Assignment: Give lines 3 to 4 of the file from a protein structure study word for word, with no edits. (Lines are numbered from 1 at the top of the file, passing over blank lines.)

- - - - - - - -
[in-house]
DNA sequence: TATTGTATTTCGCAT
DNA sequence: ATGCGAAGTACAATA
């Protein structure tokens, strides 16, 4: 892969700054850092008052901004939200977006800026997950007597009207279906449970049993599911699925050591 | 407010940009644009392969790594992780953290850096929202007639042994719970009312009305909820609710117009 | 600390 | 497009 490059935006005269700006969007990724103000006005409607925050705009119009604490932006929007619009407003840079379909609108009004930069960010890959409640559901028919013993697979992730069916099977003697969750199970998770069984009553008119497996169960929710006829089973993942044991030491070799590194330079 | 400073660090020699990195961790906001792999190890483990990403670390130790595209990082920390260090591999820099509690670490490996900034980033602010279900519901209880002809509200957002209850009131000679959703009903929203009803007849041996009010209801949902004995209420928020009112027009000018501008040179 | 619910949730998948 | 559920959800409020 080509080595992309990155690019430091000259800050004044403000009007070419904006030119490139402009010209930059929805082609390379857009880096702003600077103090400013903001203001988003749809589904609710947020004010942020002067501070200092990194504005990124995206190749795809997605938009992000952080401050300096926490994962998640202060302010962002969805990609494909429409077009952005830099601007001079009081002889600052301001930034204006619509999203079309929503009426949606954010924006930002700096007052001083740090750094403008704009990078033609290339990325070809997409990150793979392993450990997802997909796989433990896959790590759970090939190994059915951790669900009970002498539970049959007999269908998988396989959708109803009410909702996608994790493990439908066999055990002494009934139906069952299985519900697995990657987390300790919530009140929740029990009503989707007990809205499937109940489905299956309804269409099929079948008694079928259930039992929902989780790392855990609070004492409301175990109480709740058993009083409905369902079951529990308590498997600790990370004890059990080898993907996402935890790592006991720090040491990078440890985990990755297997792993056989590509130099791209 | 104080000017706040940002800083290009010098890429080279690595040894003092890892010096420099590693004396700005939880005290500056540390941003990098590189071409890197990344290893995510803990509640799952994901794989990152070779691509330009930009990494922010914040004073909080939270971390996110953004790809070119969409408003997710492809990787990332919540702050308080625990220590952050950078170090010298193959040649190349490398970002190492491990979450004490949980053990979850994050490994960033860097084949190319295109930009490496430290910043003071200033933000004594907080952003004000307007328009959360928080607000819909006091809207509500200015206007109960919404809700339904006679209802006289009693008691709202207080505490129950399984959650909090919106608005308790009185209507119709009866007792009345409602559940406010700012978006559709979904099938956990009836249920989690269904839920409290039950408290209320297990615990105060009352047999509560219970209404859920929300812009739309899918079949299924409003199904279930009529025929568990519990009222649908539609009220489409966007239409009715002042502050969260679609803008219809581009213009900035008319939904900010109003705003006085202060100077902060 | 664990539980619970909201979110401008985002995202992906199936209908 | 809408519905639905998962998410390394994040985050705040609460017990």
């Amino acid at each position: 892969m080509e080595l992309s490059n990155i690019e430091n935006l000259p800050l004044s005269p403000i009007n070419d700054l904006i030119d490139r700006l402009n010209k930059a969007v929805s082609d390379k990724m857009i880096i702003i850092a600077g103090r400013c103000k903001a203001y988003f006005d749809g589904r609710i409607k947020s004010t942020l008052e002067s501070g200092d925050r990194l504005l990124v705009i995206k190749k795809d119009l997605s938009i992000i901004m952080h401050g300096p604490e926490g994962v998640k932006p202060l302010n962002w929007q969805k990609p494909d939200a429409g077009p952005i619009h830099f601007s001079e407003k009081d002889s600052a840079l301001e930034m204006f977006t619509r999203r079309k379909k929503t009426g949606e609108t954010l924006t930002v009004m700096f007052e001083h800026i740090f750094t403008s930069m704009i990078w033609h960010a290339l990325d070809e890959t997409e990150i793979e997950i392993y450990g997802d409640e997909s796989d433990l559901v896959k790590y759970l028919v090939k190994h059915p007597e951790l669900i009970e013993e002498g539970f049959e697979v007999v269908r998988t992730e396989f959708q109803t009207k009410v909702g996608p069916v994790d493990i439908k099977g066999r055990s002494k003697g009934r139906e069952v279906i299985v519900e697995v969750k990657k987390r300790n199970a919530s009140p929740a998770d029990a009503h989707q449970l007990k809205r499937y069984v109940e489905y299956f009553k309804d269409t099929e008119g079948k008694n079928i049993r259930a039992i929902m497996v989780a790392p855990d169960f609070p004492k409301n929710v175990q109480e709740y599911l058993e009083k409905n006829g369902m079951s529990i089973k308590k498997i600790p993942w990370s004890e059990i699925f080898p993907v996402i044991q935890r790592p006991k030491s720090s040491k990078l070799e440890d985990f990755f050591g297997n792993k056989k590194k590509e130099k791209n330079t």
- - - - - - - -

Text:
DNA sequence: ATGCGAAGTACAATA
């Protein structure tokens, strides 16, 4: 892969700054850092008052901004939200977006800026997950007597009207279906449970049993599911699925050591 | 407010940009644009392969790594992780953290850096929202007639042994719970009312009305909820609710117009 | 600390 | 497009 490059935006005269700006969007990724103000006005409607925050705009119009604490932006929007619009407003840079379909609108009004930069960010890959409640559901028919013993697979992730069916099977003697969750199970998770069984009553008119497996169960929710006829089973993942044991030491070799590194330079 | 400073660090020699990195961790906001792999190890483990990403670390130790595209990082920390260090591999820099509690670490490996900034980033602010279900519901209880002809509200957002209850009131000679959703009903929203009803007849041996009010209801949902004995209420928020009112027009000018501008040179 | 619910949730998948 | 559920959800409020 080509080595992309990155690019430091000259800050004044403000009007070419904006030119490139402009010209930059929805082609390379857009880096702003600077103090400013903001203001988003749809589904609710947020004010942020002067501070200092990194504005990124995206190749795809997605938009992000952080401050300096926490994962998640202060302010962002969805990609494909429409077009952005830099601007001079009081002889600052301001930034204006619509999203079309929503009426949606954010924006930002700096007052001083740090750094403008704009990078033609290339990325070809997409990150793979392993450990997802997909796989433990896959790590759970090939190994059915951790669900009970002498539970049959007999269908998988396989959708109803009410909702996608994790493990439908066999055990002494009934139906069952299985519900697995990657987390300790919530009140929740029990009503989707007990809205499937109940489905299956309804269409099929079948008694079928259930039992929902989780790392855990609070004492409301175990109480709740058993009083409905369902079951529990308590498997600790990370004890059990080898993907996402935890790592006991720090040491990078440890985990990755297997792993056989590509130099791209 | 104080000017706040940002800083290009010098890429080279690595040894003092890892010096420099590693004396700005939880005290500056540390941003990098590189071409890197990344290893995510803990509640799952994901794989990152070779691509330009930009990494922010914040004073909080939270971390996110953004790809070119969409408003997710492809990787990332919540702050308080625990220590952050950078170090010298193959040649190349490398970002190492491990979450004490949980053990979850994050490994960033860097084949190319295109930009490496430290910043003071200033933000004594907080952003004000307007328009959360928080607000819909006091809207509500200015206007109960919404809700339904006679209802006289009693008691709202207080505490129950399984959650909090919106608005308790009185209507119709009866007792009345409602559940406010700012978006559709979904099938956990009836249920989690269904839920409290039950408290209320297990615990105060009352047999509560219970209404859920929300812009739309899918079949299924409003199904279930009529025929568990519990009222649908539609009220489409966007239409009715002042502050969260679609803008219809581009213009900035008319939904900010109003705003006085202060100077902060 | 664990539980619970909201979110401008985002995202992906199936209908 | 809408519905639905998962998410390394994040985050705040609460017990």